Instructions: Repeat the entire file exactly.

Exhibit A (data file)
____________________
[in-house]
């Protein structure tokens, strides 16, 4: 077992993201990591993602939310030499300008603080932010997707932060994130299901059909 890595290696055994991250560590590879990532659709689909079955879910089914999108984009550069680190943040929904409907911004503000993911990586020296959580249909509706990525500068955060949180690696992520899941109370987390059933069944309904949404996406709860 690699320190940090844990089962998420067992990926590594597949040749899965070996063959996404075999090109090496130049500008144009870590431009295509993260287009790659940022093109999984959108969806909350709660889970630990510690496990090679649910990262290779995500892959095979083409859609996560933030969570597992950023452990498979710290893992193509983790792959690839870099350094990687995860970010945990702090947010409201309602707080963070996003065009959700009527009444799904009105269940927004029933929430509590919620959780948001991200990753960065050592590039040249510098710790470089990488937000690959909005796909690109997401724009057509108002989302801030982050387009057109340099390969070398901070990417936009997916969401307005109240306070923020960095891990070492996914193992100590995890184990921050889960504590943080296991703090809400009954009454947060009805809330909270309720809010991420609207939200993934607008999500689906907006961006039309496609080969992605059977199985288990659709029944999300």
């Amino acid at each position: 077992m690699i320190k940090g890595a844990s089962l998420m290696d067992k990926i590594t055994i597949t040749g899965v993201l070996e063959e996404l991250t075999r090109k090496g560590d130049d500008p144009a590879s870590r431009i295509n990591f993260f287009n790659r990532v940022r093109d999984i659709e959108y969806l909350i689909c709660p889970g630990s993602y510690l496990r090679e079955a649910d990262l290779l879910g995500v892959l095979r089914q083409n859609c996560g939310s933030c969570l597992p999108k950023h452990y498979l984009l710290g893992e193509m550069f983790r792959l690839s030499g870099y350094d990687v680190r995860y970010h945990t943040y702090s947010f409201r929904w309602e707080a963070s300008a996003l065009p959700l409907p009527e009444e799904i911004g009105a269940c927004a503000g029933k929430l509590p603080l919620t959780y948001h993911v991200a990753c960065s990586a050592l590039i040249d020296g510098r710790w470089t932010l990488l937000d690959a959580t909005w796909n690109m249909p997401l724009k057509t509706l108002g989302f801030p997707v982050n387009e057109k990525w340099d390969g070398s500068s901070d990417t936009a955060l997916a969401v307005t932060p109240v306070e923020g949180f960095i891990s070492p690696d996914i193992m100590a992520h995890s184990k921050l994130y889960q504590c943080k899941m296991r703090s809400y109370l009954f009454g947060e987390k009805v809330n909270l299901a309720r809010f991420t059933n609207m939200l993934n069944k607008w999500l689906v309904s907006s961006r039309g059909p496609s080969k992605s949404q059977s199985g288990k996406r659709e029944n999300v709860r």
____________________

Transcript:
[in-house]
């Protein structure tokens, strides 16, 4: 077992993201990591993602939310030499300008603080932010997707932060994130299901059909 890595290696055994991250560590590879990532659709689909079955879910089914999108984009550069680190943040929904409907911004503000993911990586020296959580249909509706990525500068955060949180690696992520899941109370987390059933069944309904949404996406709860 690699320190940090844990089962998420067992990926590594597949040749899965070996063959996404075999090109090496130049500008144009870590431009295509993260287009790659940022093109999984959108969806909350709660889970630990510690496990090679649910990262290779995500892959095979083409859609996560933030969570597992950023452990498979710290893992193509983790792959690839870099350094990687995860970010945990702090947010409201309602707080963070996003065009959700009527009444799904009105269940927004029933929430509590919620959780948001991200990753960065050592590039040249510098710790470089990488937000690959909005796909690109997401724009057509108002989302801030982050387009057109340099390969070398901070990417936009997916969401307005109240306070923020960095891990070492996914193992100590995890184990921050889960504590943080296991703090809400009954009454947060009805809330909270309720809010991420609207939200993934607008999500689906907006961006039309496609080969992605059977199985288990659709029944999300």
């Amino acid at each position: 077992m690699i320190k940090g890595a844990s089962l998420m290696d067992k990926i590594t055994i597949t040749g899965v993201l070996e063959e996404l991250t075999r090109k090496g560590d130049d500008p144009a590879s870590r431009i295509n990591f993260f287009n790659r990532v940022r093109d999984i659709e959108y969806l909350i689909c709660p889970g630990s993602y510690l496990r090679e079955a649910d990262l290779l879910g995500v892959l095979r089914q083409n859609c996560g939310s933030c969570l597992p999108k950023h452990y498979l984009l710290g893992e193509m550069f983790r792959l690839s030499g870099y350094d990687v680190r995860y970010h945990t943040y702090s947010f409201r929904w309602e707080a963070s300008a996003l065009p959700l409907p009527e009444e799904i911004g009105a269940c927004a503000g029933k929430l509590p603080l919620t959780y948001h993911v991200a990753c960065s990586a050592l590039i040249d020296g510098r710790w470089t932010l990488l937000d690959a959580t909005w796909n690109m249909p997401l724009k057509t509706l108002g989302f801030p997707v982050n387009e057109k990525w340099d390969g070398s500068s901070d990417t936009a955060l997916a969401v307005t932060p109240v306070e923020g949180f960095i891990s070492p690696d996914i193992m100590a992520h995890s184990k921050l994130y889960q504590c943080k899941m296991r703090s809400y109370l009954f009454g947060e987390k009805v809330n909270l299901a309720r809010f991420t059933n609207m939200l993934n069944k607008w999500l689906v309904s907006s961006r039309g059909p496609s080969k992605s949404q059977s199985g288990k996406r659709e029944n999300v709860r």